“I usually don’t speak about my feelings on tracks, but it’s the purest type of music I’ve ever made.” This was the first time of our talk that he mentions his new album. Titled 002/ Love Me, it is his sophomore project inspired by a breakup that he had experienced. The album is not only cohesive in sound but also in themes. Through excitement for friends with benefits, to referencing that “this breakup shit will only get worse”, and finally regaining braggadocio confidence and flex on the closing track, the album is an evolution of feelings and experiences that Lou has opened up for his listeners. “I tried to make the whole concept of the album, being me seeing a girl, falling in love, taking it for granted—like oh yeah I got money now—to her telling me that she’s done, and me being broken…”

The craft of this album helped him get through a lot of the feelings he was going through, putting everything down on a beat. “I call it the reflection track, it’s called August Rain, it’s like I’m talking to myself- but she’s also talking to me at the same time. I guess you can call it therapeutic”. It felt as if he took his work to a whole other level, stating to me, “I used to never rap about shit, but after you get hurt you feel alive—like I ain’t never felt like this—this is crazy.”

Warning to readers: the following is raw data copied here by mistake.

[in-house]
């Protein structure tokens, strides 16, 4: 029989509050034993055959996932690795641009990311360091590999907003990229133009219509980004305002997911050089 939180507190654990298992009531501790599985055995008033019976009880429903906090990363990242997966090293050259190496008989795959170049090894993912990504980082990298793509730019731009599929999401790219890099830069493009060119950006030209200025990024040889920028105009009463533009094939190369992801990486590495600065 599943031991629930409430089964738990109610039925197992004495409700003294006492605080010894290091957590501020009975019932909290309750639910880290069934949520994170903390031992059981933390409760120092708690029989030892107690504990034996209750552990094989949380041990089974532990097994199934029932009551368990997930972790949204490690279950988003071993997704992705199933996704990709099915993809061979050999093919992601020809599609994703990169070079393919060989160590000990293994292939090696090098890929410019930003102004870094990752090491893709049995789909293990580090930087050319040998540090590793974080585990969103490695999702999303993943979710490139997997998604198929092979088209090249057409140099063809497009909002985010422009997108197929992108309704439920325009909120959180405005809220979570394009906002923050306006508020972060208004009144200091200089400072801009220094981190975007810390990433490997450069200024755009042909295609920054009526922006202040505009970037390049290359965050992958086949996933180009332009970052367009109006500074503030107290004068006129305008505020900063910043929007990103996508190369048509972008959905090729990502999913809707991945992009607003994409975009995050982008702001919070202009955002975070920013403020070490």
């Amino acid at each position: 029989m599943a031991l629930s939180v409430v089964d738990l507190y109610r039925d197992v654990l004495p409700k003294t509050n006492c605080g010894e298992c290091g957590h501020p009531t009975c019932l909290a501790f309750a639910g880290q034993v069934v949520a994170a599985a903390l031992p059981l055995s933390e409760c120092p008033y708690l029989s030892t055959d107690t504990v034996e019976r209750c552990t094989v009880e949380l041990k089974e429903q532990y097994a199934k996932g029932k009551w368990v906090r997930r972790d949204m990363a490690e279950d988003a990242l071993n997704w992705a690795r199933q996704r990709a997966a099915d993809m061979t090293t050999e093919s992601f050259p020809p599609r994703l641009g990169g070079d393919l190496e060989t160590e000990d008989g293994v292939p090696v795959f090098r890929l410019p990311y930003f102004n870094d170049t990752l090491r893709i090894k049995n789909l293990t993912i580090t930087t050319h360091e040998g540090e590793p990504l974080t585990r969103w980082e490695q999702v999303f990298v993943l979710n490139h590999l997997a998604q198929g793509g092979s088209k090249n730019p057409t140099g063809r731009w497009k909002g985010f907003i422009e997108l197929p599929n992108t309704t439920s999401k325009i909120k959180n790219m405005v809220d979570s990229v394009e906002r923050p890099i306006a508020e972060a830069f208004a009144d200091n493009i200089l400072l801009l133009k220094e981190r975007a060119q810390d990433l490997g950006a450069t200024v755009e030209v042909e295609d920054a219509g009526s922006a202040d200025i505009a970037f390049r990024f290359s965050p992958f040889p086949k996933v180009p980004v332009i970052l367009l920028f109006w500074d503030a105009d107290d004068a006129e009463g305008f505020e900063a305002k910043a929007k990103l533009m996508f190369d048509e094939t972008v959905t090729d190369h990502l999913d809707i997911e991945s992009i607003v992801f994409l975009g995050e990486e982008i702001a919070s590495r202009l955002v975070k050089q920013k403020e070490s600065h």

The studio process of creating the album was completely different from his other projects. As he got signed, he had more resources at his disposal, going out to different studios and even going out to Toronto to spend time to record. Still, this newfound way of recording an album like a “real” artist wasn’t always his reality.

Earlier in his career, when he felt that he had to make his hit, his affiliates at Huh? What? Where? pushed him to put out just that song. He hopped on a beat with Goldlink, “but then Goldlink blew up… and I didn’t,” he chuckles, albeit more was under the surface, “I sort of went through a depression; I realized I can’t be doing this shit with my life, I needa go to school and be an accountant. So, I waited.” After he took some time off, he came out with his first project 001/ Experiments which gave him his first Juno nomination.